The Development Source
A good grant proposal tells a compelling story, and to tell a compelling story you must have strong win themes because they help reviewers understand why you can provide the best solution to the problem identified in the grant guidelines.
One of the wisest people on the subject of developing strong win themes is Chris Simmons, the founder and Principal of Rainmakerz Consulting. I strongly recommend that proposal professionals read his five-part series on “How to Create Great Proposal Themes” at www.rainmakerz.biz/news.html. Although Simmons is providing advice to businesses, his advice also applies to nonprofit organizations applying for grants.
To develop strong win themes, you must provide differentiators, or proof that sets you apart from the competition and demonstrates to reviewers that your proposed solution is likely to work. Proposals should include no more than several win themes. Anything more is too difficult for reviewers to remember.
There are two good reasons to spend time developing your win themes. First, it will provide you with a framework for developing your grant proposal. And second, it will help focus reviewers on the main points of your argument, story, and information that comprise your proposal. In other words, win themes are good for you and good for reviewers.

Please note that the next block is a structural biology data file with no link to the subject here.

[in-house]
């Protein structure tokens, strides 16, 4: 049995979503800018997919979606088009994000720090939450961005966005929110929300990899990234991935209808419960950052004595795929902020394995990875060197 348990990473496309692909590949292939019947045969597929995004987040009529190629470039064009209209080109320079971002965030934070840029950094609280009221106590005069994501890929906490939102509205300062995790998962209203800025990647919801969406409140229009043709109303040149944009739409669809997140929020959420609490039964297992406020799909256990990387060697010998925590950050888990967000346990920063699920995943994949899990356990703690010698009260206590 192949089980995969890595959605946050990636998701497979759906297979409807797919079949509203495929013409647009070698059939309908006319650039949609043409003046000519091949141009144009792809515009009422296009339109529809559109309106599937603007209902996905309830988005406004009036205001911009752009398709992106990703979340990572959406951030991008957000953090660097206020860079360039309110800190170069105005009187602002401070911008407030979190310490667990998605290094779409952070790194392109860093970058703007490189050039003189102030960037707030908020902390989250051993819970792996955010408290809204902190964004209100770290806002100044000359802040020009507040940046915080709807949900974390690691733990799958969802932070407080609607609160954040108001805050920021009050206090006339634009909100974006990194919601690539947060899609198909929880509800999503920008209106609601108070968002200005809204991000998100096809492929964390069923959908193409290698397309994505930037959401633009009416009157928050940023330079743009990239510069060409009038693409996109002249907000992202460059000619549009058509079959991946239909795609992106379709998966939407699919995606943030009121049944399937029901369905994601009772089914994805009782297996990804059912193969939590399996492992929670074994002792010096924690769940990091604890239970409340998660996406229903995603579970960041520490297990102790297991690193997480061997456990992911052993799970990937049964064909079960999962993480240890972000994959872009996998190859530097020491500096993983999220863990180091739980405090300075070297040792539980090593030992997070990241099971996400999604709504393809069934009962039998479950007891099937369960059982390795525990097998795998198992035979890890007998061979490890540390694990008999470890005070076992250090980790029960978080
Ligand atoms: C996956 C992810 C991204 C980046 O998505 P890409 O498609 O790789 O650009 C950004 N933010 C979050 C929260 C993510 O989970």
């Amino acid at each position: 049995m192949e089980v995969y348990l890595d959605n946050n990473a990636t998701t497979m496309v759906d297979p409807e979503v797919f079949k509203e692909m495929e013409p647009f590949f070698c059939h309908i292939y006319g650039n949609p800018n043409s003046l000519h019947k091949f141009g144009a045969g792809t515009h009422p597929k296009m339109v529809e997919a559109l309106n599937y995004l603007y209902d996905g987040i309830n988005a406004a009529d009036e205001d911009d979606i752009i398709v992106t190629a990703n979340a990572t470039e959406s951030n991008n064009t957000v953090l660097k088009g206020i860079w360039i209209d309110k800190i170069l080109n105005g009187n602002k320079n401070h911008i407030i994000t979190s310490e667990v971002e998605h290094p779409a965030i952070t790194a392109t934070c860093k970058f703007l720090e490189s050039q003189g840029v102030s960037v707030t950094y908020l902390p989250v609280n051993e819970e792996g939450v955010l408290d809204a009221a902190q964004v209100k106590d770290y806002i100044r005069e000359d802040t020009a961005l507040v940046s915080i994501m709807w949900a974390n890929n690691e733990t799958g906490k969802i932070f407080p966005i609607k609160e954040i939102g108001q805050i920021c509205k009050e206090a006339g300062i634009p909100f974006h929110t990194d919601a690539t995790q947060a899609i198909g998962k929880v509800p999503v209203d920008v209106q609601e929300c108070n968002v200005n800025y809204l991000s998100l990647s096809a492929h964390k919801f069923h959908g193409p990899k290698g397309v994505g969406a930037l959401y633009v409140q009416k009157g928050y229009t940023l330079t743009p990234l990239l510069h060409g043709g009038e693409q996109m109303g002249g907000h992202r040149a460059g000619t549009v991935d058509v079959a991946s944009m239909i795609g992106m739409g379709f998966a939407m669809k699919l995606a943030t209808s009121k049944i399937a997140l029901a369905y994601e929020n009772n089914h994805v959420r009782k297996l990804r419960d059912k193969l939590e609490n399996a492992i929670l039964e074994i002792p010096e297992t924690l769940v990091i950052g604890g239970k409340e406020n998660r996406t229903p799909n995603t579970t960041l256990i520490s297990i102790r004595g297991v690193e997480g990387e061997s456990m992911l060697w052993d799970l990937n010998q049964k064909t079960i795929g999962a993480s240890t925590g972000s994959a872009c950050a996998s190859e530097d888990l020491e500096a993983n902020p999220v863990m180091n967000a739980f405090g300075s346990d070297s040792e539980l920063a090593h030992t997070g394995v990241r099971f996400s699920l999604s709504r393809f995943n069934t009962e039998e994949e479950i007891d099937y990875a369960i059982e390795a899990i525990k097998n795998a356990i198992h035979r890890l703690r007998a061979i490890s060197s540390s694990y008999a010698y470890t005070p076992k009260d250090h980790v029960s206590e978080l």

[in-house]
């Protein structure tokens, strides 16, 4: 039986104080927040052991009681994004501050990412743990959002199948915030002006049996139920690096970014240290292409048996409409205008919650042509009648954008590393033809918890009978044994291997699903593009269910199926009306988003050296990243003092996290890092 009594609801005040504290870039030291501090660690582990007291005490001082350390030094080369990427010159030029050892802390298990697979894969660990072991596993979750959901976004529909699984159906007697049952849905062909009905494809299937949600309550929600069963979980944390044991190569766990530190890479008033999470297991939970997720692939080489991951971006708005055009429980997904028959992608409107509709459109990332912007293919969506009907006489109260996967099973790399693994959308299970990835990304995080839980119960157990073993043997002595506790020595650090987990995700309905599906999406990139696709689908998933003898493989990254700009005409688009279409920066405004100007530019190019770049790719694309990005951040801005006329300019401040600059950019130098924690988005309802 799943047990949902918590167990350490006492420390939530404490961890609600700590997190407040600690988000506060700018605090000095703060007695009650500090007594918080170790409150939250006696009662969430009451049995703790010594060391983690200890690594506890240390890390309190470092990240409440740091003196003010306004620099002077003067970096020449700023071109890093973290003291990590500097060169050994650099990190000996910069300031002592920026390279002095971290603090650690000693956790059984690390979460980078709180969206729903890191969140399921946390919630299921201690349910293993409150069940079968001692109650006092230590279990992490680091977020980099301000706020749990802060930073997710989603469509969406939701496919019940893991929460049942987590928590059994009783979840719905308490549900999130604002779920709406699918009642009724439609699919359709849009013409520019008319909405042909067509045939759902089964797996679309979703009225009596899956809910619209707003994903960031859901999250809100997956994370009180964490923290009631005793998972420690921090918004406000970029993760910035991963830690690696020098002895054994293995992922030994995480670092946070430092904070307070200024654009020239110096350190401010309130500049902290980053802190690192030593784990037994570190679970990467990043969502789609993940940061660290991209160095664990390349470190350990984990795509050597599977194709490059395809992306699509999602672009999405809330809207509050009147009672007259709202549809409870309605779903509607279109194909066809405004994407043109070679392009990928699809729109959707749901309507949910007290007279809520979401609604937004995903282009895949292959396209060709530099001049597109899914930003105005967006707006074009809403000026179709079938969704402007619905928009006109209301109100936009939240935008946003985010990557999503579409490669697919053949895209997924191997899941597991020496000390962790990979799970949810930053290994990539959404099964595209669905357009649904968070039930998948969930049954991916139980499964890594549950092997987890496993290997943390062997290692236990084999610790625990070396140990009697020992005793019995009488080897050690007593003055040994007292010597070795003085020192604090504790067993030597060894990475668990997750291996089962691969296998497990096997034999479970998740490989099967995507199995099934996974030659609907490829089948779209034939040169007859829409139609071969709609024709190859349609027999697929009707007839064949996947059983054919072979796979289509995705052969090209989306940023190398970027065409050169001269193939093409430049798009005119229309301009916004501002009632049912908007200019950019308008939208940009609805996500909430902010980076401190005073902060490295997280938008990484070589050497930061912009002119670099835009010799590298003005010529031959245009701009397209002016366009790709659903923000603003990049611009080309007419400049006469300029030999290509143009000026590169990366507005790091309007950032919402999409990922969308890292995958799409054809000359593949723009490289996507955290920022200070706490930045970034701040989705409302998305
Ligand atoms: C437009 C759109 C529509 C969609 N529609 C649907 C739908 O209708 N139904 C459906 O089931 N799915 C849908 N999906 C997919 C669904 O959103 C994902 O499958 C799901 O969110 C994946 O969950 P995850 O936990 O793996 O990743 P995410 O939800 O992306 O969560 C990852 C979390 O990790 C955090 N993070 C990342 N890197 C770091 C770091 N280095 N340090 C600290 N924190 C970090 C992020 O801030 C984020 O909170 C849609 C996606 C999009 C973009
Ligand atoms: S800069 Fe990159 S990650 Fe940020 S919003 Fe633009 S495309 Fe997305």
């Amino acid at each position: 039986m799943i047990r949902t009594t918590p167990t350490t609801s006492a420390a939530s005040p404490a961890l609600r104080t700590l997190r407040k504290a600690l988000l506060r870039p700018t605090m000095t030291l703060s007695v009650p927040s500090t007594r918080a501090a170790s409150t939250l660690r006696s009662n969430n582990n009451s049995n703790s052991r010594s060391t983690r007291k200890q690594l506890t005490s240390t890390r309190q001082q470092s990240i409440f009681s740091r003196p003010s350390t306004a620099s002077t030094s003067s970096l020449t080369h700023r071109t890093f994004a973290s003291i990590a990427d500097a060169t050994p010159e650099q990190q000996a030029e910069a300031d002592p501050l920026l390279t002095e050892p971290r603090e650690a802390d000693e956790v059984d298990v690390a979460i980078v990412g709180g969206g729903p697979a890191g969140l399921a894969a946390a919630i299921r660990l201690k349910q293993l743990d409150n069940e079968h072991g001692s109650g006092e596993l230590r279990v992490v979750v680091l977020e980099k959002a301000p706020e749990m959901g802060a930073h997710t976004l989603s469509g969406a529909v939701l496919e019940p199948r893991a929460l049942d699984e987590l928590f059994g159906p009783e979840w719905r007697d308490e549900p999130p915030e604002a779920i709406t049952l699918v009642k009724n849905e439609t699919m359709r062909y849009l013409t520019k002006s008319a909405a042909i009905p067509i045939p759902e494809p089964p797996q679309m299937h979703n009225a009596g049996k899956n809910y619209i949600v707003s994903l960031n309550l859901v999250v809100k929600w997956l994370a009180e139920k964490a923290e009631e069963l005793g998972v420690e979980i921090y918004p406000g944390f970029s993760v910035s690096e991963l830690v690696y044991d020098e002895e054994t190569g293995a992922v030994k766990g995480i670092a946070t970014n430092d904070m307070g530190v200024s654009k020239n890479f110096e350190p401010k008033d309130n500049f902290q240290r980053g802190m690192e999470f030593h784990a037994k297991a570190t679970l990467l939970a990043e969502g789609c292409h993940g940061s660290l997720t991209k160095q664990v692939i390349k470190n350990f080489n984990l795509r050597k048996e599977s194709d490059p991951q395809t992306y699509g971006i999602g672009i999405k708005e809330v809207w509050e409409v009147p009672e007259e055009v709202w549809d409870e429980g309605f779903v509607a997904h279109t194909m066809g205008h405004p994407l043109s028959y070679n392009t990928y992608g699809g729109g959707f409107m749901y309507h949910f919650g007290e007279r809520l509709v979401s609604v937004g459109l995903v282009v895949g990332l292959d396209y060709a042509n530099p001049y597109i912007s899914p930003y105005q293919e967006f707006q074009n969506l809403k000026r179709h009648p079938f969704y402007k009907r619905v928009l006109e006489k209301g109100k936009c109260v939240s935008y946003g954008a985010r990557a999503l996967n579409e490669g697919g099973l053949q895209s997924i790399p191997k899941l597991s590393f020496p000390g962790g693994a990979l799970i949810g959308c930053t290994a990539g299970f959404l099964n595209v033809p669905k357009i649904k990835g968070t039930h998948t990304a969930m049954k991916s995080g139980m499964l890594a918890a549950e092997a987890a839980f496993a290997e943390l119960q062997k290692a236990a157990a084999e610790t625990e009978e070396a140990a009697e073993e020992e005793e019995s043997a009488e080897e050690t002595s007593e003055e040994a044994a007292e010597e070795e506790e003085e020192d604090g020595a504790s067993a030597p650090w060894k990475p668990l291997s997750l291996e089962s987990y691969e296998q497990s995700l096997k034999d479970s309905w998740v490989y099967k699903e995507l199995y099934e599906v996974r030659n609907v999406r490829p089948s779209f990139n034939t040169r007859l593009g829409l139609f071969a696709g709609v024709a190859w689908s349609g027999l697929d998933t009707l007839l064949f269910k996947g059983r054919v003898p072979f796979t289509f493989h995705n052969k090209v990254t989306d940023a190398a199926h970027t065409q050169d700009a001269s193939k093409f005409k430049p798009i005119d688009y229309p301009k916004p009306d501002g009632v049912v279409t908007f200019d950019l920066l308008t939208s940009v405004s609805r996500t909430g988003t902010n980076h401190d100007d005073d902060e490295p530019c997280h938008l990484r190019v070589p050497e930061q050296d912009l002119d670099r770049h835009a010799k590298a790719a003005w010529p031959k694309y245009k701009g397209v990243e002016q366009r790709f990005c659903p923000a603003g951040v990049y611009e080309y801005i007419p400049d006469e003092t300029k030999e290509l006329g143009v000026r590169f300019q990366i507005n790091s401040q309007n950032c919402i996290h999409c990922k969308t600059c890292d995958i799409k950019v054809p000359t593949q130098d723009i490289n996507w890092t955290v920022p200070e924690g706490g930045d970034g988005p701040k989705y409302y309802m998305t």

Win themes are not mindless sales slogans that we see in advertising. They are carefully developed statements that contain (1) a central idea that is of benefit to your funder; and (2) proof. They help reviewers answer the question: Why should we select you? As Simmons points out, “well-written themes provide clear and convincing reasons for capturing the attention (and ultimately the imagination) of evaluators.”
To start creating good win themes, take these steps:
Here are some examples of good proposal themes that follow this approach:
Over the past three years, our organization has provided consumers with reliable, effective, and safe family planning services at less than $5 US dollars per service, the least expensive among major family planning organizations.
Our drug-free coalition has mobilized over 150 community- and faith-based organizations to develop local drug-free programs that have been cited by the US Department of Education for their “effectiveness in reducing drug use among teens.”
Our EPA grant training program at 40 historically black colleges and universities will result in at least 7 institutions applying for EPA education grants over the next year.
Good win themes are the scaffolding for competitive proposals. Take the time to develop them at the beginning of your proposal development process and you will produce better grant proposals.